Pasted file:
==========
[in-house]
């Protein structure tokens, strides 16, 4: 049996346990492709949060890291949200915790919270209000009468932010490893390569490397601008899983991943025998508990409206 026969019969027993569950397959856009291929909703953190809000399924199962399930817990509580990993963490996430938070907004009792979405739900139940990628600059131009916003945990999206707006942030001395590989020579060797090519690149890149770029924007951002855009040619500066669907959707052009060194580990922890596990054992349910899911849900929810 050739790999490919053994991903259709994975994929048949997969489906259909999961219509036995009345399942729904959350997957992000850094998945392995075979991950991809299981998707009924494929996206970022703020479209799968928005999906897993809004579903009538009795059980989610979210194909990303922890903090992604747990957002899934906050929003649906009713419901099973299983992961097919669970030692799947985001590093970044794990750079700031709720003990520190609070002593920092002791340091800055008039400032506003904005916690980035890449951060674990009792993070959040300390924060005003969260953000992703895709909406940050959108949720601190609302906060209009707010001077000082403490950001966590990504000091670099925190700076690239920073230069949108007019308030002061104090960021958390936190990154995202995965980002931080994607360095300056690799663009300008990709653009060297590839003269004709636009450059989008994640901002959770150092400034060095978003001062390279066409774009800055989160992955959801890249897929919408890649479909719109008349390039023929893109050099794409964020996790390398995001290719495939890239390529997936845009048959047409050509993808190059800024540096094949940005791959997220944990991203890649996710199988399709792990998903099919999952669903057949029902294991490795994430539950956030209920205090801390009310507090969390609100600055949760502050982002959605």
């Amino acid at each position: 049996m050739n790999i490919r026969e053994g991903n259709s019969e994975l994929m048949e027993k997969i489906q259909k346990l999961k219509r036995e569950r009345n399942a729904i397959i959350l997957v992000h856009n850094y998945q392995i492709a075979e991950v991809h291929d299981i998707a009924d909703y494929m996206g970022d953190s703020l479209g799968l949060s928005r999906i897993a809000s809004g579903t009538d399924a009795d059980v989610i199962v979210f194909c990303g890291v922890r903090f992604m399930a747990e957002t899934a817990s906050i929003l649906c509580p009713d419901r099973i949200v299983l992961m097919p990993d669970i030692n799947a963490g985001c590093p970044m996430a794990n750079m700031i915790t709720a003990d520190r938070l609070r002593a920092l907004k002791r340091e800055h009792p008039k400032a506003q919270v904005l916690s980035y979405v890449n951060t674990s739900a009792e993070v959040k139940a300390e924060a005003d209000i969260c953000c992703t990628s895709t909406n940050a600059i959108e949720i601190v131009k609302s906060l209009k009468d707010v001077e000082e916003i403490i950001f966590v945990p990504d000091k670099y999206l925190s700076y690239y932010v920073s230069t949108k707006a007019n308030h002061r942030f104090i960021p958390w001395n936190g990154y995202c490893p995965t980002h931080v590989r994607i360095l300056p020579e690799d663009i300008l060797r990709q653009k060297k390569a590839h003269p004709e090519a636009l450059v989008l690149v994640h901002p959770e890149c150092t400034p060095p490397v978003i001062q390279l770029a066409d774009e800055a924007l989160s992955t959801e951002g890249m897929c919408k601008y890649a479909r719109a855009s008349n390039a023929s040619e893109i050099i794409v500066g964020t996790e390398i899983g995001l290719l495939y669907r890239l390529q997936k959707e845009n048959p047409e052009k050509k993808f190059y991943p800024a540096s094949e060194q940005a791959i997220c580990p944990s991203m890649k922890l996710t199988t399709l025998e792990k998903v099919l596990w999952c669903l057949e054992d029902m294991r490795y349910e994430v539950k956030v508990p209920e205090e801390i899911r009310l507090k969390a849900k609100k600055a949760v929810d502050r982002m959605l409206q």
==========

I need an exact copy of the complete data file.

[in-house]
């Protein structure tokens, strides 16, 4: 049996346990492709949060890291949200915790919270209000009468932010490893390569490397601008899983991943025998508990409206 026969019969027993569950397959856009291929909703953190809000399924199962399930817990509580990993963490996430938070907004009792979405739900139940990628600059131009916003945990999206707006942030001395590989020579060797090519690149890149770029924007951002855009040619500066669907959707052009060194580990922890596990054992349910899911849900929810 050739790999490919053994991903259709994975994929048949997969489906259909999961219509036995009345399942729904959350997957992000850094998945392995075979991950991809299981998707009924494929996206970022703020479209799968928005999906897993809004579903009538009795059980989610979210194909990303922890903090992604747990957002899934906050929003649906009713419901099973299983992961097919669970030692799947985001590093970044794990750079700031709720003990520190609070002593920092002791340091800055008039400032506003904005916690980035890449951060674990009792993070959040300390924060005003969260953000992703895709909406940050959108949720601190609302906060209009707010001077000082403490950001966590990504000091670099925190700076690239920073230069949108007019308030002061104090960021958390936190990154995202995965980002931080994607360095300056690799663009300008990709653009060297590839003269004709636009450059989008994640901002959770150092400034060095978003001062390279066409774009800055989160992955959801890249897929919408890649479909719109008349390039023929893109050099794409964020996790390398995001290719495939890239390529997936845009048959047409050509993808190059800024540096094949940005791959997220944990991203890649996710199988399709792990998903099919999952669903057949029902294991490795994430539950956030209920205090801390009310507090969390609100600055949760502050982002959605």
């Amino acid at each position: 049996m050739n790999i490919r026969e053994g991903n259709s019969e994975l994929m048949e027993k997969i489906q259909k346990l999961k219509r036995e569950r009345n399942a729904i397959i959350l997957v992000h856009n850094y998945q392995i492709a075979e991950v991809h291929d299981i998707a009924d909703y494929m996206g970022d953190s703020l479209g799968l949060s928005r999906i897993a809000s809004g579903t009538d399924a009795d059980v989610i199962v979210f194909c990303g890291v922890r903090f992604m399930a747990e957002t899934a817990s906050i929003l649906c509580p009713d419901r099973i949200v299983l992961m097919p990993d669970i030692n799947a963490g985001c590093p970044m996430a794990n750079m700031i915790t709720a003990d520190r938070l609070r002593a920092l907004k002791r340091e800055h009792p008039k400032a506003q919270v904005l916690s980035y979405v890449n951060t674990s739900a009792e993070v959040k139940a300390e924060a005003d209000i969260c953000c992703t990628s895709t909406n940050a600059i959108e949720i601190v131009k609302s906060l209009k009468d707010v001077e000082e916003i403490i950001f966590v945990p990504d000091k670099y999206l925190s700076y690239y932010v920073s230069t949108k707006a007019n308030h002061r942030f104090i960021p958390w001395n936190g990154y995202c490893p995965t980002h931080v590989r994607i360095l300056p020579e690799d663009i300008l060797r990709q653009k060297k390569a590839h003269p004709e090519a636009l450059v989008l690149v994640h901002p959770e890149c150092t400034p060095p490397v978003i001062q390279l770029a066409d774009e800055a924007l989160s992955t959801e951002g890249m897929c919408k601008y890649a479909r719109a855009s008349n390039a023929s040619e893109i050099i794409v500066g964020t996790e390398i899983g995001l290719l495939y669907r890239l390529q997936k959707e845009n048959p047409e052009k050509k993808f190059y991943p800024a540096s094949e060194q940005a791959i997220c580990p944990s991203m890649k922890l996710t199988t399709l025998e792990k998903v099919l596990w999952c669903l057949e054992d029902m294991r490795y349910e994430v539950k956030v508990p209920e205090e801390i899911r009310l507090k969390a849900k609100k600055a949760v929810d502050r982002m959605l409206q």